By / Jul 9

In this episode, Josh, Lindsay, and Brent discuss the assassination of Haiti’s president, how new deaths from covid remain from those who are unvaccinated, a summer Olympics without any spectators, and the winner of the national spelling bee. Lindsay gives a rundown of this week’s ERLC content including Candice Watters with “Do you need a digital reset? A better approach to screen time after the pandemic,” Daniel Patterson with “Why and how reading shapes your soul,” and Hannah Anderson with “At what age should we baptize our children? A case for baptizing those who make a credible profession of faith.”

ERLC Content


  1. Suspects arrested in assassination of Haitian president
  2. Nearly all deaths from Covid in US are among the unvaccinated
  3. In Maryland, all deaths from Covid in June were among unvaccinated
  4. More evidence suggests vaccines protect against delta variant
  5. An Olympic fiasco
  6. Zaila Avant-garde wins national spelling bee


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By / Jul 6

If you have cross-denominational friendships, you might have come across the teasing meme, “Baptize yo babies.” Paedobaptists will sometimes lob it at their credobaptist brothers and sisters, alluding to the doctrinal difference between them. What was once a source of deep division — so deep that it included propaganda campaigns and even persecution — is today nothing more than gentle ribbing. During the recent gathering of the Southern Baptist Convention, for example, one Ben Anthony egged on the sibling rivalry on Twitter, promising “If anybody yells ‘baptize your babies’ at SBC on video while it’s quiet, I’ll Venmo you 20 dollars.”

Like all good-natured teasing, this particular jibe works because it’s built on a mutual trust and accepting of each other as we are, while also recognizing and discussing our differences. Your Presbyterian friends will baptize infants, and your Baptist friends will baptize those who make a credible profession of faith.

Ironically however, Baptists sometimes have greater disagreement among ourselves about the exact when and how of baptizing those who confess Christ. Recently, Mark Dever, pastor of Capitol Hill Baptist Church and co-founder of 9Marks, drew attention to the cover of the Spring 2021 edition of Baptist Life. It carried the caption “Building and Rebuilding Healthy Churches” along with a picture of a young child being baptized. “The irony of this cover,” Dever tweeted, “when the widespread baptism of children may be the leading cause of Baptist church rolls being filled with unconverted members.”

Dever is understandably concerned by the threat that an unregenerate membership poses to a congregation; and that is nothing compared with the false hope some members themselves risk when they trust in their baptism for salvation more than Christ’s saving work. But is the baptism of young children to blame for Baptist rolls being filled with the unregenerate? Should we delay baptism until a child is grown? What makes for a credible profession of faith? While godly pastors and parents differ on how to answer these questions, I’m convinced that you should — to riff of our Presbyterian friends — “baptize yo children.”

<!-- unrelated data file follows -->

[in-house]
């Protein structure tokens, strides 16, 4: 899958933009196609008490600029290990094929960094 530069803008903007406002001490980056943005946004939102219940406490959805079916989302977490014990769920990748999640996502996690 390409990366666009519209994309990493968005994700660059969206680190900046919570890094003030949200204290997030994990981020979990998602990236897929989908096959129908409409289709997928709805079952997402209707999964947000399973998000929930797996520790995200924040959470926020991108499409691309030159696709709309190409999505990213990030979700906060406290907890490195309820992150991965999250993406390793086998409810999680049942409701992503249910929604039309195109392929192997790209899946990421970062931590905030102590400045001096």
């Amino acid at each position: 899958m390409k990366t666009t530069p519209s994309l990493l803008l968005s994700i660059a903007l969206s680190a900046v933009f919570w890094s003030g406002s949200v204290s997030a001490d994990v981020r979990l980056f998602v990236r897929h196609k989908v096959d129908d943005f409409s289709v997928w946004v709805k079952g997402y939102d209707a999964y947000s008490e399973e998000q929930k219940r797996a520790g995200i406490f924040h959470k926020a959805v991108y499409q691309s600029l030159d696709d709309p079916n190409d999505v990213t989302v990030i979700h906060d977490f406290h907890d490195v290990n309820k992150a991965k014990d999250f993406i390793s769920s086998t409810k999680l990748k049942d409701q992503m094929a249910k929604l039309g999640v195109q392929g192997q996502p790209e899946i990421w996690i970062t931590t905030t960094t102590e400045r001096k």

Childlike faith

In God’s providence, I was born into a Christian family and made a profession of faith at a young age. When my mother explained the gospel to me, I responded to the Holy Spirit’s conviction, and I remember the joy I found in claiming Christ as Savior. I was not baptized immediately because my parents wanted to give space for my faith to show itself, which it did in different ways — including my attempts to evangelize my younger brother by promising to buy him a cap gun if he prayed the sinner’s prayer (Clearly, I had much to learn).

A year or two after my profession, our pastor closed the morning worship service with a call for those who wanted to be baptized to come forward. I turned to my mother and asked if I could go, and she nodded that if I believed God was calling me to this act of obedience, then I could. I did and at the next baptismal service, I confessed my faith in Christ before the gathered congregation and was baptized in the name of the Father, the Son, and the Holy Ghost. I was no more than 7 and so young and tiny that my pastor had to lift me to the microphone to give my testimony.

My own history is evidence neither for nor against baptizing young children, but it does raise a significant question about how we evaluate the credibility of a child’s profession. Pastors and parents who delay baptizing children until they are teens or young adults often do so because they want to ensure that the child is acting out of their full volition. They want to both test the child’s profession as well give them time to understand the significance of what they’re doing by publicly identifying with Christ. As laudable as this goal might be, I think it might overlook a fundamental test of a true profession.